The National Education Association, which spends millions of dollars each election cycle on campaign speech, has zealously endorsed a constitutional amendment that would limit everyone else’s ability to spend money speaking about politics.
The NEA has expressed intense support this week for a proposed amendment to the U.S. Constitution that would unambiguously allow Congress to limit the amount of money anyone spends on or raises for federal political campaigns.
America’s oldest and largest teachers union also strongly criticized the U.S. Supreme Court’s 2010 decision in Citizens United v. FEC, which held that the First Amendment prevents Congress from limiting independent political expenditures by corporations, labor unions and other entities.
The NEA lauded a Monday resolution by the U.S. Senate that has allowed debate to proceed in that chamber on the proposed amendment.
“Let us not deny the regular people a voice in determining the future of our country,” urged NEA President Lily Eskelsen García in a press release sent to The Daily Caller, adding that she wants “to turn down the volume on corporate speech.”
“As we approach our midterm elections, millions of dollars of secret, unaccountable corporate money is being spent to influence voters — and politicians. Educators live the impact of the Citizens’ United decision every day as they fight the pro-privatization agenda of the Koch brothers, the Walton family and ALEC-member politicians,” she added.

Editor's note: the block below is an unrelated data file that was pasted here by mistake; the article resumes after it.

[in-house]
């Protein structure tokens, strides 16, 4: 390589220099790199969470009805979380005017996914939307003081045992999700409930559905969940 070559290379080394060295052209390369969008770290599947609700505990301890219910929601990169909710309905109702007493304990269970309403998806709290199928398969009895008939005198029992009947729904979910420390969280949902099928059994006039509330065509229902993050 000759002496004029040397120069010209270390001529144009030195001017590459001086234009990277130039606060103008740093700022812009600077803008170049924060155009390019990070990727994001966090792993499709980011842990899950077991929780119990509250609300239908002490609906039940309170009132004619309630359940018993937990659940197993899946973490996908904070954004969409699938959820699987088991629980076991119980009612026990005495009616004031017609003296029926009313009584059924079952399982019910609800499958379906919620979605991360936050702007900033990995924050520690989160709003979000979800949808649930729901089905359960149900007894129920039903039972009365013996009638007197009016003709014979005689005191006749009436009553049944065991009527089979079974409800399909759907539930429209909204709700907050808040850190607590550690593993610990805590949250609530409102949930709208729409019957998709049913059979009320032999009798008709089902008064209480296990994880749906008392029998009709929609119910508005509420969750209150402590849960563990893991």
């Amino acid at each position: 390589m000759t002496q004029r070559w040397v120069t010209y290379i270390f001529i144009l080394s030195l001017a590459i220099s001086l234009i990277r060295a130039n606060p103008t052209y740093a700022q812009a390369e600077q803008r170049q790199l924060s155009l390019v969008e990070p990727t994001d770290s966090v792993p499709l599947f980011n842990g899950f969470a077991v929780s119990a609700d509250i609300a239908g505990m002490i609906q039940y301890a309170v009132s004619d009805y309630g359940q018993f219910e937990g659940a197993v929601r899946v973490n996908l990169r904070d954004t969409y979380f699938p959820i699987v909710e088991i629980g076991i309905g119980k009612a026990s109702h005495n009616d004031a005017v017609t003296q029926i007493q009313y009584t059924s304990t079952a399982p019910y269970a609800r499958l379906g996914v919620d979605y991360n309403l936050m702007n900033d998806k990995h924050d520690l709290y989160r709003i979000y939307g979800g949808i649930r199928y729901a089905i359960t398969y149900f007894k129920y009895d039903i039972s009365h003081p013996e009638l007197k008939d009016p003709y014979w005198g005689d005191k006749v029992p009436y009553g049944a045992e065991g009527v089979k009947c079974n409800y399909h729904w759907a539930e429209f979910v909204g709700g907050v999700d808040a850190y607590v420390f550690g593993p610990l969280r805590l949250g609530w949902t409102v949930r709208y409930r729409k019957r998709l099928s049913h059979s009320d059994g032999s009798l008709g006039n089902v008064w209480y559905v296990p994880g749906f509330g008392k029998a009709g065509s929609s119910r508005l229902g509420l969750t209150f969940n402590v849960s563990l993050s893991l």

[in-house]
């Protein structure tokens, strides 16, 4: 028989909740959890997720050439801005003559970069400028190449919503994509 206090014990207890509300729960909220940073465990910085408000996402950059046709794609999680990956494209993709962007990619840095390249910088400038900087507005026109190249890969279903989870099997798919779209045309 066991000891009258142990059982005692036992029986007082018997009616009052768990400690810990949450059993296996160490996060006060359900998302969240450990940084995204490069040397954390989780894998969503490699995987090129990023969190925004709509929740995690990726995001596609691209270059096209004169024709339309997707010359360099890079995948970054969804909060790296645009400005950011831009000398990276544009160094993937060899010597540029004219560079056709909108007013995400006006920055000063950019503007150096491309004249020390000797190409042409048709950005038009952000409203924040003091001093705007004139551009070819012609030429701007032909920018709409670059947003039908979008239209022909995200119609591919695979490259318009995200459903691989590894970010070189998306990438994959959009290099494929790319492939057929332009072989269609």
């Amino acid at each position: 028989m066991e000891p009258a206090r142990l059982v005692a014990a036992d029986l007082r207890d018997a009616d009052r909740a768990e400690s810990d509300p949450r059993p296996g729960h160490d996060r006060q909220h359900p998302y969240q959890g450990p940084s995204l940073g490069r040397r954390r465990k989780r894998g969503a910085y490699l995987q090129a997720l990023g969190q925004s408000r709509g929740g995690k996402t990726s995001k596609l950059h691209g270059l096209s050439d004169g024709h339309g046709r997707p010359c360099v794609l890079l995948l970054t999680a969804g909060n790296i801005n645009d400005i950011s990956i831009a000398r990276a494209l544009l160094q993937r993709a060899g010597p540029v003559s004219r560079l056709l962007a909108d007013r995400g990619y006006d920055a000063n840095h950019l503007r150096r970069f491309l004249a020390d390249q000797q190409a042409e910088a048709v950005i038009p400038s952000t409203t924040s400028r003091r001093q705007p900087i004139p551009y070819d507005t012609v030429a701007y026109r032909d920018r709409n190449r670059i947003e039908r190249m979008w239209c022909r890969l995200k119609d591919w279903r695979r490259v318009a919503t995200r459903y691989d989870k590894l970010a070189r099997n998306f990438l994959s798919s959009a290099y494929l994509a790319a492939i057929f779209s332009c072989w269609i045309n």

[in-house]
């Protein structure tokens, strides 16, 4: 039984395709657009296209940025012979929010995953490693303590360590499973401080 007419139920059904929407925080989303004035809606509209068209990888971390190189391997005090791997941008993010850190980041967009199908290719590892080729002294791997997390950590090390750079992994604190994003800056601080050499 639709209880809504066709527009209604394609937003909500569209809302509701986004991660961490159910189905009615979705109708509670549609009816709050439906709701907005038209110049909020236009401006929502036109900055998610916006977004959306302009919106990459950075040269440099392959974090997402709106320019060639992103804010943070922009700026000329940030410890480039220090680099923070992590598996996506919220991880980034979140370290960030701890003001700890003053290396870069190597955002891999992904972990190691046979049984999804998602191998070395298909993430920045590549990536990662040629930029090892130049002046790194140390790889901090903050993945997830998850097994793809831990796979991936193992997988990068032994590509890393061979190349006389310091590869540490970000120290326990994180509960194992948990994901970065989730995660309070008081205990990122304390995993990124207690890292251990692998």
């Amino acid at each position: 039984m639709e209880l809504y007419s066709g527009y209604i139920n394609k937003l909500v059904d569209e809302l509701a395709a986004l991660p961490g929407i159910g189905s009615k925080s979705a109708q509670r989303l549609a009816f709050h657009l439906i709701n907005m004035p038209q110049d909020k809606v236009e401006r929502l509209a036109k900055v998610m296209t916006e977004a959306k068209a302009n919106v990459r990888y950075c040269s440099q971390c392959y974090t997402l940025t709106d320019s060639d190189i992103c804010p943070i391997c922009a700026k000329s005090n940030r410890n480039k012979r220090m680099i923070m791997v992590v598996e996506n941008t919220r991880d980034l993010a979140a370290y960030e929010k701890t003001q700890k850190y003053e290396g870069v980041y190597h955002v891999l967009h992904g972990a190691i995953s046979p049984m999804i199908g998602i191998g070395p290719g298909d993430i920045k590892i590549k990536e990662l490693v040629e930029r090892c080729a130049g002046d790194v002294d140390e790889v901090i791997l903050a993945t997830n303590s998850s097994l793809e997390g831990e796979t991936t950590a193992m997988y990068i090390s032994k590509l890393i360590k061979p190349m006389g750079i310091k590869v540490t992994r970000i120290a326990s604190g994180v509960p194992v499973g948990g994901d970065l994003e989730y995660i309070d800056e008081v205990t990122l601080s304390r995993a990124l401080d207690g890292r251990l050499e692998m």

The NEA also expressed disappointment that super PACs and various politically-driven groups spend hundreds of millions of dollars each election cycle to speak about elections.
Among the groups that spends the most money influencing elections on an annual basis is, in fact, the NEA.
In 2013 and 2014, the labor powerhouse — which has historically enriched its coffers with mandatory donations from teachers employed at taxpayer-funded public schools — spent more than any other union on political speech.
So far this year, the teachers union and its multitude of affiliated local unions have spent $9,029,873 on contributions to influence elections, according to the Center for Responsive Politics.
That amount ranks eighth out of 15,802 organizations in the United States.
Of that massive total, only $1,337,317 has gone to individual candidates running for political office. The NEA has contributed cash to 100 candidates thus far this year: 95 Democrats and just five Republicans.
The NEA has focused most of its political spending, $6,419,750, on outside spending groups.
The teachers union also has its own super PAC, the NEA Advocacy Fund. This strongly left-leaning super PAC has spent $2,227,474 in 2014. Virtually all of that money has gone to attack Republicans.
Among the political action committees to which the NEA has given money in 2014 is the America Votes Action Fund, an umbrella group originally formed in 2004 to manage efforts by leftists to defeat President George W. Bush. The original coalition members included ACORN, EMILY’s List, Planned Parenthood Action Fund and MoveOn.org Political Action.